Wholesale alarm monitoring describes the purchase of monitoring services by an alarm company from a monitoring station in order to resell those services to their own customers.
There’s no question, self-monitoring your own DIY alarm saves you the monitoring costs but it leaves you vulnerable. A professional, UL Listed monitoring station never sleeps, runs out of cell battery, goes out of cell coverage, or has to pull out their cell phone while driving to determine the status of their alarm system and respond. We recommend that every user also has their smoke detectors monitored so that they have security and fire safety protection 24/7 that doesn’t hinge on one or two people. In addition to security and peace of mind, a professionally monitored system can provide a home insurance discount.
PERS stands for Personal Emergency Response System which is an electronic device designed to allow a user to alert a monitoring station that they need medical help. In most cases, it involves a pendant or other device worn by the user and the ability to communicate hands-free with monitoring station personnel.
This is a device that allows an alarm system to communicate over the cellular network. It bypasses the traditional phone and internet communicator vulnerability to line cut and power loss. In some cases, these devices are designed to be used with specific manufacturers alarm systems. Others, such as a dial capture communicator, will work with any alarm system that would typically utilize a phone line to communicate. These devices require a GSM alarm communication service which incurs an additional monthly fee.
These are companies that purchase cellular service from major providers like AT&T & Verizon and resell that service alongside the GSM alarm communicator that they or a parent company manufactures and sells. They may also offer additional interactive features such as remote alarm arm/disarm and camera viewing as well as lock and thermostat
A few examples of alarm communication services would be M2M, Alarmnet, Connect24, Telguard, SecureNet, and Alarm.com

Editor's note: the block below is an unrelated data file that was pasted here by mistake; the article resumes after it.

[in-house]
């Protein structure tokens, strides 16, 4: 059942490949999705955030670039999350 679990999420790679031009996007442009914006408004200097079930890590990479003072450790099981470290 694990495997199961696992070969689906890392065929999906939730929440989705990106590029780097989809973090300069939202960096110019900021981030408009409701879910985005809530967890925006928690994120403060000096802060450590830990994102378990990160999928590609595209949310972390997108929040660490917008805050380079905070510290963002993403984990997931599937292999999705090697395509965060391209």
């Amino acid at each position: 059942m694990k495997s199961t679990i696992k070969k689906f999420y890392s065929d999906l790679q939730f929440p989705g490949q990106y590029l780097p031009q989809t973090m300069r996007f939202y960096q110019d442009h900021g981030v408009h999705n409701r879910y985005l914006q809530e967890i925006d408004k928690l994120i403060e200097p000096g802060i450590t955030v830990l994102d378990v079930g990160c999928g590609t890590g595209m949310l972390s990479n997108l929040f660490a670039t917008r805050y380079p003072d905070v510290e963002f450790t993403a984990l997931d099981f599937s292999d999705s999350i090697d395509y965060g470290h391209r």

A dial capture alarm communicator interfaces with the alarm system via the tip and ring terminals allowing the alarm system to communicate wirelessly or, in some cases, over IP even when designed to communicate over a physical phone line.
For most users, the answer is yes. It’s a cost-effective way to improve the security of an alarm system’s ability to communicate alarm events off-site. In some cases, it will save the customer money if they are able to cancel their traditional home phone line. In addition, the option for interactive services is a good way to increase revenue while adding value to the user.
In general, an IP alarm communicator has the same line cut vulnerability as a phone line but doesn’t require the fees associated with a GSM alarm communication service. Since it relies on the user’s network equipment and infrastructure, it has an additional vulnerability that doesn’t exist with GSM alarm communicators. In residential installs, it’s virtually never a good idea as the user is unlikely to install and properly maintain backup power on their network devices. Even in commercial installs, the additional headache of dealing with IT personnel and issues can mean a GSM communicator still makes more sense.
M2M is a GSM alarm communication service that primarily utilizes dial capture communicators. They are the most cost-effective provider available and include interactive features like remote arm/disarm at no additional cost.
Alarm.com is a GSM alarm communication service that integrates with several different manufacturer’s equipments. They are a leader in developing new interactive services and hardware integration.
AES is a wireless alarm communicator that utilizes short wave radio rather than a cellular service to communicate alarm events. This can be a good long-term solution as it’s independent of cellular technology sunsets such as the upcoming 3G sunset.
POTS is the original telephone network and is being replaced by SIP technology for voice communication. Alarms communicate data via sound over the phone line but the integrity of that data is vulnerable to quality and timing issues introduced when a connection switches back and forth between POTS and SIP based technology. The solution that’s worked for our phone line based alarm communications involves intercepting the connection early on SIP and maintaining a quality SIP codec and provider throughout the path.
Most cell providers allow you to send a text message by sending them an email. For example, if you want to text a Verizon customer you would send an email to email@example.com and they would send that on as a text message to 999-555-1234 This requires that you know the carrier for that specific phone number in order to work. True SMS involves paying a service to determine the carrier and send the text to the number provided. These services charge based on a data plan and usage which means a variable and sometimes unpredictable cost.